By KIERAN FINNANE
For almost 50 years the Alice Springs Art Foundation and the Central Australian Art Society have been building an art collection of national scope. They donated it to the Alice Springs Town Council, to be held on behalf of the community. Now the council wants to get rid of it.
It costs council $85,000 annually to pay for the collection’s safekeeping in professional art storage conditions at the Araluen Arts Centre where it is regularly sourced for exhibitions. The council would rather someone else picks up this tab and want to hand over responsibility to the NT Government.
“There’s no urgency attached to the discussions,” says CEO Rex Mooney (in the centre of the photo above) . “Council is very, very aware that these are assets that belong to the community.”
But should we be reassured? Ultimately the fate of the collection will be settled by the elected members of council, and how “aware” are they? On Saturday not one of them turned up to a morning tea at Araluen, to which they were specifically invited. The only council representative to attend was Mr Mooney.
Had councillors come, they would have seen a beautifully hung exhibition of works from the collection, titled Figure and Ground. Filling Gallery Three and the Sitzler Gallery, it represents about one tenth of the holdings.
It is curated by Stephen Williamson (speaking in the gallery on Saturday, right)) around two fundamental and recurring themes in the works: the figure, pushed in new directions and explored in different media, including HD video; and ground, comprising landscape painting in Aboriginal and non-Aboriginal modes, and the very surface of the canvas in abstract works.
Councillors would further have been able to enjoy this experience in the company of constituents for whom art is a passion and who give generously of their time and talents, year in, year out, to help maintain Alice Springs’ reputation in this domain.
For reputation it does have. The Art Foundation’s core activity is to stage the Alice Prize, which attracts entries from around the country, including from the Territory’s major artists, and judges from Australia’s leading art institutions. These reputed artists and art professionals recognise the worth of the prize, the collection it nourishes, and the creative culture in the nation’s desert heartland. All this apparently passes by the notice of our elected representatives. (It is understood that Mayor Damien Ryan was out of town.)
President of the Alice Springs Art Foundation (ASAF), Ruth Elvin, says the foundation’s concern is that relinquishing ownership to the NT Government could see the collection’s integrity eroded. What would be the guarantee that the collection would remain intact in Alice Springs? she asks. And would ASAF continue to be able to acquire works for the collection?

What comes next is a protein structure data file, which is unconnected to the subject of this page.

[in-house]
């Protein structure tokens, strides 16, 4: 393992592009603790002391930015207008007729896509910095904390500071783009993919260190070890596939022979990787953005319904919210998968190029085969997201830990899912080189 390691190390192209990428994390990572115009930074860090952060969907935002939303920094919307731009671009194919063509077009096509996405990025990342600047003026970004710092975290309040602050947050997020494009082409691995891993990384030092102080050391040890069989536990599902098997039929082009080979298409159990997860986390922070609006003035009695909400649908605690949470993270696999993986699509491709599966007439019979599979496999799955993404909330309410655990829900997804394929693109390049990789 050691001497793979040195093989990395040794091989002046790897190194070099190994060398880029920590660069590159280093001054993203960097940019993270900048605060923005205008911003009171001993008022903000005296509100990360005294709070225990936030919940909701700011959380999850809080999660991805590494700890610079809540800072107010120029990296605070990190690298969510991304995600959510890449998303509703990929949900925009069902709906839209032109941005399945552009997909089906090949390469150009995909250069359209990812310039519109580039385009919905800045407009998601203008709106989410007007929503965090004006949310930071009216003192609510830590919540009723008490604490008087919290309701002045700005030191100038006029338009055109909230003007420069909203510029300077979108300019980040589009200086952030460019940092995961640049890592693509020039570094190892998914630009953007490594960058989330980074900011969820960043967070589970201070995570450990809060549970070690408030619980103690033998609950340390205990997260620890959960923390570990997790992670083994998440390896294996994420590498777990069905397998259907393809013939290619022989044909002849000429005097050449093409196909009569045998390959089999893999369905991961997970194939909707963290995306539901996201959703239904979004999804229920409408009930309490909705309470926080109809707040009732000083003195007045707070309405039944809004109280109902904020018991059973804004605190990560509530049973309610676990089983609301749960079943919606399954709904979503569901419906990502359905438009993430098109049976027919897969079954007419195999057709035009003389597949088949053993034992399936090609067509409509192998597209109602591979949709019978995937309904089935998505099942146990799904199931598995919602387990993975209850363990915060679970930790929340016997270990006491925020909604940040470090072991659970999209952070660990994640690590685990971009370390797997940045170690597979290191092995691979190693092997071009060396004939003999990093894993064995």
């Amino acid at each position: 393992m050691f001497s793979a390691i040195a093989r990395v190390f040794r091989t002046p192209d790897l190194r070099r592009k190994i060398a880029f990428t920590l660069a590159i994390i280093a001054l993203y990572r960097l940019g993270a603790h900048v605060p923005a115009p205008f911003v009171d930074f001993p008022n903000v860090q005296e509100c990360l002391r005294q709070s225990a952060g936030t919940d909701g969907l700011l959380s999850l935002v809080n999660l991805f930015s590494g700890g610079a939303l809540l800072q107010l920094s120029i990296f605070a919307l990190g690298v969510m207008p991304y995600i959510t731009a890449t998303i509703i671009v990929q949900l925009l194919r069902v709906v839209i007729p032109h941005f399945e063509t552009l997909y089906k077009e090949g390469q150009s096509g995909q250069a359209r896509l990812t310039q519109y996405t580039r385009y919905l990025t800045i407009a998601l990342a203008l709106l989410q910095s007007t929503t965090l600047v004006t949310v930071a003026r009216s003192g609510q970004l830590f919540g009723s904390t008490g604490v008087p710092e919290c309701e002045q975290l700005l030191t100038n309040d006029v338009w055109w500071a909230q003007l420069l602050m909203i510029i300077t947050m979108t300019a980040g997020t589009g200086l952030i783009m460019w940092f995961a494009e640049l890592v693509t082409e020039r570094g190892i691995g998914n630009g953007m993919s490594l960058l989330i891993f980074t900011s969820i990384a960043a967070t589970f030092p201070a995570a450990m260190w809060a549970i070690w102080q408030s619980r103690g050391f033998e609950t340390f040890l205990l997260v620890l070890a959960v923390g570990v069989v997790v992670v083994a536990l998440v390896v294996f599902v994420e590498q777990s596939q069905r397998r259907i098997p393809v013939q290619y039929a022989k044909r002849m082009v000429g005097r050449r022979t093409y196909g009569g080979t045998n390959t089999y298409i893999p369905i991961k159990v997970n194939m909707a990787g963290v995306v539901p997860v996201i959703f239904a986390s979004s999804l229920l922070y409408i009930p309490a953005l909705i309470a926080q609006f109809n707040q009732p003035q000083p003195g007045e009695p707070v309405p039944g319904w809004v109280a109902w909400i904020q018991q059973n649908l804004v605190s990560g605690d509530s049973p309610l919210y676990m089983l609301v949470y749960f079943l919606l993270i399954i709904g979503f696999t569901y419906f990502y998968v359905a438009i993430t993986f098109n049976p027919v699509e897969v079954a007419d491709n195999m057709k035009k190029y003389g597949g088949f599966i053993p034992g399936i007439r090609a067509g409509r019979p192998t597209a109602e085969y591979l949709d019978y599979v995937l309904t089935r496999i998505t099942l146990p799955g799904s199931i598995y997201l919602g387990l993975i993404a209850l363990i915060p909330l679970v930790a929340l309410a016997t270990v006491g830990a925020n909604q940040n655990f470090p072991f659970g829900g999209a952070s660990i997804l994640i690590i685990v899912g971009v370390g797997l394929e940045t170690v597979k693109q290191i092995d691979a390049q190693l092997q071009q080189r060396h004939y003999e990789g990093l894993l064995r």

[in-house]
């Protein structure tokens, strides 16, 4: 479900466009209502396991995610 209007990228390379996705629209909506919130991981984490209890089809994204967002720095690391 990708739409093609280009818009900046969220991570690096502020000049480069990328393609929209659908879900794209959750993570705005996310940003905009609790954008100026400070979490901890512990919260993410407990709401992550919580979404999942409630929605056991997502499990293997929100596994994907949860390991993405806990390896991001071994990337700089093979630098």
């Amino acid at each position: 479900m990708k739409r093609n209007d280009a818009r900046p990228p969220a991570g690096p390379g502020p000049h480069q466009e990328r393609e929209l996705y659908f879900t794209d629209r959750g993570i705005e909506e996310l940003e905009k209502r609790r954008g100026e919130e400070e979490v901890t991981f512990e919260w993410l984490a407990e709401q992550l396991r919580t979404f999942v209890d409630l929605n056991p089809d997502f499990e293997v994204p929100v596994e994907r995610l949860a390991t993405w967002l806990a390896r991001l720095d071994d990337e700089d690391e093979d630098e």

Left: Ruth Elvin with director of the Art Gallery of New South Wales, Dr Michael Brand, judge of this year’s Alice Prize.
The now biennial Alice Prize has a purse of $25,000, which acquires the winning work (from a selected field of 60 plus). ASAF also acquires other works from the exhibition, using funds from the carefully invested Tammy Kingsley bequest. It costs about $75,000 to stage the show, which is sourced from a mix of own funds, fund-raising and sponsorship.
Other valuable works were acquired over the years from the Central Australian Art Society’s Caltex/NT Art Award. They include one of the most important works of Aboriginal art held locally – Gulgardi by Kaapa Mbitjana Tjampitjinpa. This iconic work won the award in 1971, right at the beginning of the Western Desert art movement.
The Caltex/NT Art Award eventually became the Advocate Art Award, which is no longer acquisitive, leaving the ASAF as the main source for growing council’s collection. Council’s own budget line for art acquisitions has shrunk from $5000 to a paltry $2000.
Ms Elvin says council has proposed that it write to the NT Government about it accepting the gift of its collection with a covenant, guaranteeing that it remains in Alice Springs and that the ASAF be allowed to continue to add to it.
She says the ASAF is not overly confident of the strength of such a covenant into the future. It is also very disappointed that the council does not see maintenance of its art assets on a level with maintenance of its sports facilities, for example. The ASAF has been told that art is not core business for council, while ovals are.
Ms Elvin says it has been suggested in discussions that the $85,000 currently spent on the collection, could be re-allocated towards community arts grants.
Meanwhile, she says it has not escaped ASAF’s attention that council recently did not hesitate to spend $75,000 on the installation of the John McDouall Stuart statue, and will add to this expenditure with its erection of a fence between the statue and the road. All this while it baulks at its modest commitment to maintaining its own art collection, held on behalf of the community.
Council’s attitude is in contrast to that of other regional councils. Ms Elvin says Shepparton, Bendigo, Ballarat and Albury councils all invest considerable amounts in art prizes and galleries, recognising the prestige they bring to their communities and the attractions they represent for visitors.
Go figure – Town Council wants to give away its art collection
By KIERAN FINNANE